To make matters worse, all the rest of his set were working full time at their various employments, and had no leisure for amusing him. Welch practised hundred-yard sprints daily, and imagined that it would be quite a treat for Charteris to be allowed to time him. So he gave him the stop-watch, saw him safely to the end of the track, and at a given signal dashed off in the approved American style. By the time he reached the tape, dutifully held by two sporting Merevalian juniors, Charteris’ attention had generally been attracted elsewhere. “What time?” Welch would pant. “By Jove,” Charteris would reply blandly, “I forgot to look. About a minute and a quarter, I fancy.” At which Welch, who always had a notion that he had done it in ten and a fifth that time, at any rate, would dissemble his joy, and mildly suggest that somebody else should hold the watch. Then there was Jim Thomson, generally a perfect mine of elevating conversation. He was in for the mile and also the half-mile, and refused to talk about anything except those distances, and the best methods for running them in the minimum of time. Charteris began to feel a blue melancholy stealing over him. The Babe, again. He might have helped to while away the long hours, but unfortunately he had been taken very bad with a notion that he was going to win the cross-country race, and when in addition to this he was seized with a panic with regard to the prospects of Merevale’s house team in the final, and began to throw out hints concerning strict training, Charteris regarded him as a person to be avoided. If he fled for sympathy to the Babe just now, the Babe would, as likely as not, suggest that he should come for a ten-mile spin with him to get him into condition for the final houser. The very thought of a ten-mile spin gave Charteris that tired feeling.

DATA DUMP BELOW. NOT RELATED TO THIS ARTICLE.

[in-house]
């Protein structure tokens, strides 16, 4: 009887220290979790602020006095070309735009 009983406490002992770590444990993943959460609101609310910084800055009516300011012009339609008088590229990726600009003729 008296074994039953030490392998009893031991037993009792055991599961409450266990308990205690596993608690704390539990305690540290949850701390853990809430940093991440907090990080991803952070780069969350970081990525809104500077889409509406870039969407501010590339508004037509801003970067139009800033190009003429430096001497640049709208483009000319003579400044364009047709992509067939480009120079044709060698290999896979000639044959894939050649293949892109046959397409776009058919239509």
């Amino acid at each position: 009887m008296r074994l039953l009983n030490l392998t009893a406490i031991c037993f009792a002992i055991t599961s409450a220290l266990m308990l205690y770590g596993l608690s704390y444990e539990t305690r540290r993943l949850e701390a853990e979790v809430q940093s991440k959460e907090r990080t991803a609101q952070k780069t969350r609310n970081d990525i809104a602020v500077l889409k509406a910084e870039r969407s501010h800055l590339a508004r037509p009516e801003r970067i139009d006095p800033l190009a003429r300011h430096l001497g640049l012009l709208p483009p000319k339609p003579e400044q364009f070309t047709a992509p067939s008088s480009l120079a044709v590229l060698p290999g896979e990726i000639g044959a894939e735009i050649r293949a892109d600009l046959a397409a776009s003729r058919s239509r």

Lastly, there was Tony. But Tony’s company was worse than none at all. He went about with his arm in a sling, and declined to be comforted. But for his injury he would by now have been training hard for the Aldershot Boxing Competition, and the fact that he was now definitely out of it had a very depressing effect upon him. He lounged moodily about the gymnasium, watching Menzies, who was to take his place in the ring, sparring with the instructor, and refused consolation. Altogether, Charteris was finding life a bore.
He was in such straits for amusement, that one Wednesday afternoon, finding himself with nothing else to do, he set to work on a burlesque and remarkably scurrilous article on “The Staff, by one who has suffered,” which he was going to insert in the Glowworm, an unofficial periodical which he had just started for the amusement of the school and his own and his contributors’ profit. He was just warming to his work, and beginning to enjoy himself, when the door opened without a preliminary knock. Charteris deftly slid a piece of blotting-paper over his MS., for Merevale occasionally entered a study in this manner. And though there was nothing about Merevale himself in the article, it would be better perhaps, thought Charteris, if he did not see it.